infoTECH Feature

January 26, 2012

Mobility Demands Drive Need for Cloud Communications Services

The enormous growth of smartphone and tablet use by businesses and the rapid adoption of cloud services are changing the way companies operate on a daily basis.

Just consider the latest figures: IDC (News - Alert) predicts that 75 percent of U.S. workers will be mobile by 2013; and a recent survey by Broadsoft suggests that 44 percent of enterprises already have one-quarter of their workforces operating solely by mobile devices. This means only that more and more businesses will require mobility features as part of their communications solutions, enabling their mobile workers to remain as effective on the road as their colleagues in corporate facilities.

The upcoming Cloud Communications Expo session at ITEXPO East 2012, “Taking Your Communications on the Road,” will discuss the very real mobile requirements of today’s businesses, and offer insight into how cloud-based communications platforms can help deliver on the promise of true mobile business communications.

Before heading off to Miami for ITEXPO East 2012 next week, TMC CEO Rich Tehrani recently had a chance to catch up with Todd Carothers, senior vice president of marketing and products of CounterPath (News - Alert). Carothers, who will serve as a panelist in this session, shared his insights on cloud communications, business mobility and how the economic downturn has actually helped the cloud movement to progress. Below is their full exchange.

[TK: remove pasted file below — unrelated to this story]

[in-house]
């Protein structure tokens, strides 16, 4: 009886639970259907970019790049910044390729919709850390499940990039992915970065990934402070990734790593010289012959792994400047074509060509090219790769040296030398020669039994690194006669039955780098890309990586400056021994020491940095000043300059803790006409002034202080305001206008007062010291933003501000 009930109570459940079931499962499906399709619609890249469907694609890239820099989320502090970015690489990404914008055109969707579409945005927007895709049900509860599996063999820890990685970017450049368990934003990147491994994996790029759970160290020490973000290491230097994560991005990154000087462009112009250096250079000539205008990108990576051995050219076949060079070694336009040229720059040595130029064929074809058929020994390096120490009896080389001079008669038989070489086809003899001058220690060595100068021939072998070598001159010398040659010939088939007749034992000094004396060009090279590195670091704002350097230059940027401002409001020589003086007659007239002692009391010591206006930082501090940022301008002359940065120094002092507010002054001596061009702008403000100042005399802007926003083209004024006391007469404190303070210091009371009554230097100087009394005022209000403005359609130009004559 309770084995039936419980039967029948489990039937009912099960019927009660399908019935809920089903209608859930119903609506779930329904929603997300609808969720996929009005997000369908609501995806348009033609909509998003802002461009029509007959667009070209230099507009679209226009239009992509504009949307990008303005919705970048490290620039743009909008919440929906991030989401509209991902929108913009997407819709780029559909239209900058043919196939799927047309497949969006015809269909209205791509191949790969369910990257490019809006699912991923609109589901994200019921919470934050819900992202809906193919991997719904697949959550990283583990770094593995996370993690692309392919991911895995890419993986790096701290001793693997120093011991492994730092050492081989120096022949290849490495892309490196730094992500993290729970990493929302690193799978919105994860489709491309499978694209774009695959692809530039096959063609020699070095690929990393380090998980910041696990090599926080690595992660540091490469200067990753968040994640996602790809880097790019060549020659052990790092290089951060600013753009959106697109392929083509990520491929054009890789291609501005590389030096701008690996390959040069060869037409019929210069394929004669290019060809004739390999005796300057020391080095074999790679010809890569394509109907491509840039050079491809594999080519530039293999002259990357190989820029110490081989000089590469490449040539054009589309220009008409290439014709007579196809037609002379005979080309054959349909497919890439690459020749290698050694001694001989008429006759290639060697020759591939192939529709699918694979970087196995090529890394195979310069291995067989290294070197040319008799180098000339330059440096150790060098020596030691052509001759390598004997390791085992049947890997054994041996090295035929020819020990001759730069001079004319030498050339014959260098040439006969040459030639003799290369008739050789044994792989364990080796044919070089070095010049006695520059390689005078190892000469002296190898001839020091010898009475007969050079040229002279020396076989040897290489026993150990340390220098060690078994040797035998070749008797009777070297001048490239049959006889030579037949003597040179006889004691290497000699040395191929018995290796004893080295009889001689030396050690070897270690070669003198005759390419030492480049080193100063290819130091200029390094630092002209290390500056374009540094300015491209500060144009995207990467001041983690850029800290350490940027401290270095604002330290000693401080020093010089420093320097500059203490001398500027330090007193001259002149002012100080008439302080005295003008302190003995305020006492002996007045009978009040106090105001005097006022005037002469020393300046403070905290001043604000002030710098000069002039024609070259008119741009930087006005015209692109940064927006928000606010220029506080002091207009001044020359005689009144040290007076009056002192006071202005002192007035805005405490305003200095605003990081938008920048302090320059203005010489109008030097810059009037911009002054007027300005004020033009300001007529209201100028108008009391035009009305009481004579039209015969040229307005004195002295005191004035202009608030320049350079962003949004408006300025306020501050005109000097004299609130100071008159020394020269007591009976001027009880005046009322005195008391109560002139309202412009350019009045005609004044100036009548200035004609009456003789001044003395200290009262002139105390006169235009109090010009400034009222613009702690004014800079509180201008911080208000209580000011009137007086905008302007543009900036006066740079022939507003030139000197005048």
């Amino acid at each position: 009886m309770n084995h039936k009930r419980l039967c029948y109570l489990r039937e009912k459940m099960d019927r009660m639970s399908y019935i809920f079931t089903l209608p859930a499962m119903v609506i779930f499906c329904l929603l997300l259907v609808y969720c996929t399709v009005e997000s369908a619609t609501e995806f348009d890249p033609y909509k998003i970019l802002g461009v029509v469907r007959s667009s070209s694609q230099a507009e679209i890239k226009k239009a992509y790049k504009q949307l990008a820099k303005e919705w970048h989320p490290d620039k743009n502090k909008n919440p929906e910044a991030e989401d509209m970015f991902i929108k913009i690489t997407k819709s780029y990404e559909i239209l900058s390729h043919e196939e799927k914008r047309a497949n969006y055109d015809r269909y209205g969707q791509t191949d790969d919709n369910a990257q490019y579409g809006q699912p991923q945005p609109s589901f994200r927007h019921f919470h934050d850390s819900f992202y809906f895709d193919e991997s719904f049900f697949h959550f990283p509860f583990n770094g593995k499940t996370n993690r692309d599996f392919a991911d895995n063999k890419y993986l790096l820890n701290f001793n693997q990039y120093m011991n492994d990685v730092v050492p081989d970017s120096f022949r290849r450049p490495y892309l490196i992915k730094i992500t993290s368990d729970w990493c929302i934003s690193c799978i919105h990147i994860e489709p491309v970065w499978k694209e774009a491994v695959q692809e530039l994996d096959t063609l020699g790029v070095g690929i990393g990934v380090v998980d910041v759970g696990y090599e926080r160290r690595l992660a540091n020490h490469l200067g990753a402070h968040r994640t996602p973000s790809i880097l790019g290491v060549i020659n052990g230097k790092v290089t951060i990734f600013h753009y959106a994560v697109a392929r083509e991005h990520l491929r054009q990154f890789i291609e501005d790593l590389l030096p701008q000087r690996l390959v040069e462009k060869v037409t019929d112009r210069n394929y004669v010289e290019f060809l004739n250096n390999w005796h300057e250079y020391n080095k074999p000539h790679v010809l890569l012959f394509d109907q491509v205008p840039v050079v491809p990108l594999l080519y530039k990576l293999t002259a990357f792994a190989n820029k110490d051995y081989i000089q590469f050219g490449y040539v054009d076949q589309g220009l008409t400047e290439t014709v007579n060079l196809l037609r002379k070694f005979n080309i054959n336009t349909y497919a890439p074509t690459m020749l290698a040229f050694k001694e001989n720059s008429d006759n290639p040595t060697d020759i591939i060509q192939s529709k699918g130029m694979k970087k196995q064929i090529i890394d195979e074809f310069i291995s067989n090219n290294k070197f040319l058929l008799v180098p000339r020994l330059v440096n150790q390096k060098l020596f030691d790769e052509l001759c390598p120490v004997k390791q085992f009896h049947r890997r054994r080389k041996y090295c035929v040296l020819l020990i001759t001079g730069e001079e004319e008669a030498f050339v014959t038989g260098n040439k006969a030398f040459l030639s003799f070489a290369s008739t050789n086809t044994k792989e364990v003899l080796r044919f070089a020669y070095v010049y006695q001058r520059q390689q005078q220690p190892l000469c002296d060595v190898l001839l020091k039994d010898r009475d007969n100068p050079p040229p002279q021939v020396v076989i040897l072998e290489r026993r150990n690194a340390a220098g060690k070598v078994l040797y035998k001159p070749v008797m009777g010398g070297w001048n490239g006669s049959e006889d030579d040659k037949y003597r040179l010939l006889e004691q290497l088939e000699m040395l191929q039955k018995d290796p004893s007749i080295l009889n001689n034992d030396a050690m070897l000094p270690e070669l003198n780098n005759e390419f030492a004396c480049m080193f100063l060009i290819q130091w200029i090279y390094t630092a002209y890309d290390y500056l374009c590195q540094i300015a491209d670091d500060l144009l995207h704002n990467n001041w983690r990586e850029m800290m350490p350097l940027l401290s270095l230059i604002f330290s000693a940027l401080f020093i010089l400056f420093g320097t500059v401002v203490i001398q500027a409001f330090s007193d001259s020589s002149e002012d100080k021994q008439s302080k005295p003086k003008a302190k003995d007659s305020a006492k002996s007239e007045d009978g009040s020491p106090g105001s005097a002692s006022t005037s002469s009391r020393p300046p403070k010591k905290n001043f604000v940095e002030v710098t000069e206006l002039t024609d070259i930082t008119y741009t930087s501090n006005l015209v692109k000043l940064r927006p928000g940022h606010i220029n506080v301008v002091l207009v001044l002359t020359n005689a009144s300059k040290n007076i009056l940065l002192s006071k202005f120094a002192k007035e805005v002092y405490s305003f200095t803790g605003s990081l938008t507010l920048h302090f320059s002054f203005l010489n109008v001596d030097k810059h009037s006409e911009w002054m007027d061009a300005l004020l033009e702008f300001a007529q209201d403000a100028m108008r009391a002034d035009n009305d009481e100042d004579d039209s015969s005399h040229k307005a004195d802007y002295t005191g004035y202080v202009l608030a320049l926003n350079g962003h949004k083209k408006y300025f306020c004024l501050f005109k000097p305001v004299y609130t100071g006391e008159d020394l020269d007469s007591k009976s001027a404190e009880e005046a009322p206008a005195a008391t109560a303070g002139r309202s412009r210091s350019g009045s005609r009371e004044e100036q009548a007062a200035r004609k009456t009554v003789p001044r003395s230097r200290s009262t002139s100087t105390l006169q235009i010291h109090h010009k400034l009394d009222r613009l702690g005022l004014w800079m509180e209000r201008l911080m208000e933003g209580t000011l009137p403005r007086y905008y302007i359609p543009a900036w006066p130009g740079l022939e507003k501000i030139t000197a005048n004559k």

RT: How has cloud computing changed the communications landscape over the past year?

TC: Over the last year we have seen many services make their way into the cloud. Beyond voice and messaging services, this year we witnessed the first initial push of video communications to the cloud. The success of the cloud was fueled in part by the recent economic downturn as companies tried to avoid spending cash on CAPEX and instead looked for OPEX-based service alternatives. Even as we start our climb out of the economic recession, cloud offerings have remained an important part of the services mix of operators and represent a significant part of the investment.  

According to Informa, in 2011, operators invested $13.5 billion in cloud service initiatives. This includes global operators such as AT&T, NTT, Telstra (News - Alert) and Verizon as well as Tier 2 operators such as Windstream and CenturyLink. These and other operators have realized that the cloud has changed the way we communicate and rely on hosted services. Synchronized network address books, call logs and messaging will become the focus this year, creating an even stronger demand for cloud services.

RT: What are enterprises looking for from their communications providers and how can those providers leverage the cloud to deliver on those expectations?

TC: As cliché as it sounds, enterprises are looking for low-cost cloud solutions that increase employee productivity. The architecture of the cloud helps to deliver on this as it provides anywhere, anyplace communications that are synchronized and highly available. From a softphone point of view we are seeing increased demand for secure signaling and media for communications.